Blood testing upstart Theranos failed to follow its own established procedures and make certain that all patients who may have received potentially inaccurate blood test results were notified, according to the Wall Street Journal.
Those are just some of the deficiencies listed in a lab inspection report obtained by the Journal via a public records request. Federal inspectors found that the Silicon Valley firm, once considered a rising star, also neglected to ensure its devices’ accuracy hewed to its manufacturer’s instructions on key tests such as blood-glucose monitoring and pregnancy tests. In fact, even conventional blood testing machines (as opposed to the “nano-prick” blood test technology that CEO Elizabeth Holmes had claimed would revolutionize the diagnostics industry) were improperly operated by Theranos employees, according to the report.
Theranos eventually shut down the Scottsdale, Ariz., laboratory where the various deficiencies were cited, and says it plans to continue discussions with the government over the issues. The firm also argues that the accuracy problems wouldn’t have ultimately affected clinical decision-making.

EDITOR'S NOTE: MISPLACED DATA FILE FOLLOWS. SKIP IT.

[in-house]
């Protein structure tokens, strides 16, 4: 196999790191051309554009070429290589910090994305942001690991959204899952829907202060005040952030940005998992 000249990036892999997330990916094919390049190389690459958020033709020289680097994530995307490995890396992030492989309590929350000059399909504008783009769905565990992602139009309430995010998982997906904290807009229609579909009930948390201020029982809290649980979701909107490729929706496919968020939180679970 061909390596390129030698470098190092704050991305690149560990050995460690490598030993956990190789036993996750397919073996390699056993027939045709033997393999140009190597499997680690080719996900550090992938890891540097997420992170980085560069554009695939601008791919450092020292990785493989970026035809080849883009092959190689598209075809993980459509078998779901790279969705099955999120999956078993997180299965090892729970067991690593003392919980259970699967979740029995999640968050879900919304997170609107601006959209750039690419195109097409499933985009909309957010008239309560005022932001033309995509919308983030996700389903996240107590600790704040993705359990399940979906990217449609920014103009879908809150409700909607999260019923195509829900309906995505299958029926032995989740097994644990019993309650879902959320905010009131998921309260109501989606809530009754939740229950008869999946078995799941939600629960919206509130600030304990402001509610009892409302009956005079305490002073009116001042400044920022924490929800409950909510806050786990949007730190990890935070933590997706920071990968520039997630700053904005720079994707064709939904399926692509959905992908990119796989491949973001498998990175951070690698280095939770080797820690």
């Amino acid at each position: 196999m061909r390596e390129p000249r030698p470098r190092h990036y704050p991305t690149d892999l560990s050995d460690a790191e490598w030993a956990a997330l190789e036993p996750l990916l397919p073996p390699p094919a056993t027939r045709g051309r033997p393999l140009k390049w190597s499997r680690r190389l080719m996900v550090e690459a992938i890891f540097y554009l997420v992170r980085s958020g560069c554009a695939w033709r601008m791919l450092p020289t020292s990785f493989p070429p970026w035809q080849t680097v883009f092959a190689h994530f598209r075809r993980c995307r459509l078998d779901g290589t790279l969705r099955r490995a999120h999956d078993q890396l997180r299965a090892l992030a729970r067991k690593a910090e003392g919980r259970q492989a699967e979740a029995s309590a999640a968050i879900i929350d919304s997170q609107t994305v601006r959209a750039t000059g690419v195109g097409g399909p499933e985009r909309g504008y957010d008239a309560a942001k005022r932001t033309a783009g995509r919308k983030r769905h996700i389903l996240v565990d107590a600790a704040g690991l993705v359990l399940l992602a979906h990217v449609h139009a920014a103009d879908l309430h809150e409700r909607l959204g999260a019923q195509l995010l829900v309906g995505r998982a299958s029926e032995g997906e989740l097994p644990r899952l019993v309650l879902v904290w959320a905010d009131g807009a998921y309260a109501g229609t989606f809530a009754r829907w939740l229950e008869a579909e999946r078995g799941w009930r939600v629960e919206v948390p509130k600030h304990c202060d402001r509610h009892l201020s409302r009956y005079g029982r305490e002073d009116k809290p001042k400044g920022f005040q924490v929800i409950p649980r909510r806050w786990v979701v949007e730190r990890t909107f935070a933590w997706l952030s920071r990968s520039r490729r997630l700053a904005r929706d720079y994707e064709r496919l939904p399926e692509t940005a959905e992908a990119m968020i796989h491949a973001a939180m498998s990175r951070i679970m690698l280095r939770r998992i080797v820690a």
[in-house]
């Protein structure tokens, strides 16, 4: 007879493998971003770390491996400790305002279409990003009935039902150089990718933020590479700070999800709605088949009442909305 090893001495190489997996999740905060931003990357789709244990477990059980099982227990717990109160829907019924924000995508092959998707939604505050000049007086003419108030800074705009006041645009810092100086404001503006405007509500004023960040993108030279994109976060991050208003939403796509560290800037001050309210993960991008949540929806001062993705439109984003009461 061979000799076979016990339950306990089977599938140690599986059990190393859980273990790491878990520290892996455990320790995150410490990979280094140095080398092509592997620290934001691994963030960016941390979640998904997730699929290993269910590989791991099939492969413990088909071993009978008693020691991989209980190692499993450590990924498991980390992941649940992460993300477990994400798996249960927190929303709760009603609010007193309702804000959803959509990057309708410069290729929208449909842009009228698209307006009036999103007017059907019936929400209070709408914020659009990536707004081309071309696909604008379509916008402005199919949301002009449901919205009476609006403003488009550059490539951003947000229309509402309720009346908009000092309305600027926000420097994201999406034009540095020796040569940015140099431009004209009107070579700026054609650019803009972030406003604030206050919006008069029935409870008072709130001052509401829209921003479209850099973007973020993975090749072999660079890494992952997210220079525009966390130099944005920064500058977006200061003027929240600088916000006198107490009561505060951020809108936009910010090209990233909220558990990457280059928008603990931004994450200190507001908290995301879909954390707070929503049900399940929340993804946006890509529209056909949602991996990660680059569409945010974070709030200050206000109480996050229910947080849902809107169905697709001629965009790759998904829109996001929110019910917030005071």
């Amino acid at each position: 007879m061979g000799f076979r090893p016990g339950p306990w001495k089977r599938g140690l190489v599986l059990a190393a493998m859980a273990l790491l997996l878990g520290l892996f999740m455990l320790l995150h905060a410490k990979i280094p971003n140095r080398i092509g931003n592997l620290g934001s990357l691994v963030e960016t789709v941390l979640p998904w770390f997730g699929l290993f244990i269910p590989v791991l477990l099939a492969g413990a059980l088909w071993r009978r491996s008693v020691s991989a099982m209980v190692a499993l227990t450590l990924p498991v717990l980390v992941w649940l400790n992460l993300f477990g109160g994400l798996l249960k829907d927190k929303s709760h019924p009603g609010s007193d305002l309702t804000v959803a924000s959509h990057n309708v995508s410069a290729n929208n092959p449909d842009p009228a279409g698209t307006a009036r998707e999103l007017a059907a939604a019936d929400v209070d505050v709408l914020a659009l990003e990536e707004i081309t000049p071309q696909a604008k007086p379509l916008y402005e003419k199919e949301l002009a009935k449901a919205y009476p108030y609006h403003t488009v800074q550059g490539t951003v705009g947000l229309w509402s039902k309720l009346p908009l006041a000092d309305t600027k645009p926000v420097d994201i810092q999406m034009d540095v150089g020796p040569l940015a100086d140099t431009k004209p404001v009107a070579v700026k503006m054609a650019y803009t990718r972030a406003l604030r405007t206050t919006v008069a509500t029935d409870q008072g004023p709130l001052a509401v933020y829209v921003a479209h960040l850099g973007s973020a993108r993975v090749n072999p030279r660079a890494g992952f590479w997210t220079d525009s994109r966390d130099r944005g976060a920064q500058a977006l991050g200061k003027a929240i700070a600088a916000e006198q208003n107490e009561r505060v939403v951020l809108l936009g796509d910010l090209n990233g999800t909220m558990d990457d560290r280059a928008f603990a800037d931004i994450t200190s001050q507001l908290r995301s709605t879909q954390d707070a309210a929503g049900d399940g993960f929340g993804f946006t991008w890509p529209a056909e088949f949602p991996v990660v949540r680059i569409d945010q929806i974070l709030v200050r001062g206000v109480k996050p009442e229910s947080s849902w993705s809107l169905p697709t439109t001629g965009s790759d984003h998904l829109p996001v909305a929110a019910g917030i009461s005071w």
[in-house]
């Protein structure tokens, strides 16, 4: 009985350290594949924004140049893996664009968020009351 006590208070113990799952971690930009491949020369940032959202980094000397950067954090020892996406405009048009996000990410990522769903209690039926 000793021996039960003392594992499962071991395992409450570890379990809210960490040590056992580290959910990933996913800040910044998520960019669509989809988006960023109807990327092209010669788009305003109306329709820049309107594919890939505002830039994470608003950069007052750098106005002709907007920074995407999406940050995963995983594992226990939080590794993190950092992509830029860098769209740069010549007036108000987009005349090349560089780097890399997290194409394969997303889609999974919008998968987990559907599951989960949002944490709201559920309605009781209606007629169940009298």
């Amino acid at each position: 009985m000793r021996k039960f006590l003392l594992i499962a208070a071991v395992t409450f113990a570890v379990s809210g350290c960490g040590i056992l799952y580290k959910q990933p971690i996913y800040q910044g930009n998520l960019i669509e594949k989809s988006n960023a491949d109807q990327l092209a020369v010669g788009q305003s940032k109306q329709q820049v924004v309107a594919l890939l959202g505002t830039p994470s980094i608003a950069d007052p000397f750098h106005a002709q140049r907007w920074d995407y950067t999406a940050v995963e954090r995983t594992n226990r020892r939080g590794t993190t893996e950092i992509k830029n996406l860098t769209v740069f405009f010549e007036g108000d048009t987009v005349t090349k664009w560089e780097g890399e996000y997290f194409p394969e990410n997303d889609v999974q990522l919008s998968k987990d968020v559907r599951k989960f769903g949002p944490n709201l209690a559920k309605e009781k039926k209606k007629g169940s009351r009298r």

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Although Theranos began as a diagnostics firm, its mounting woes and regulatory scrutiny — including multiple lawsuits and an ugly legal battle with former partner Walgreens (WBA) — eventually led the company to shift its focus. In fact, the company has decided to leave the blood testing game altogether, instead focusing on a new device called the “miniLab,” which it plans to sell to health care providers.
Holmes is currently appealing a Centers for Medicare and Medicaid Services (CMS) sanction that bans her from working in the medical lab field for two years.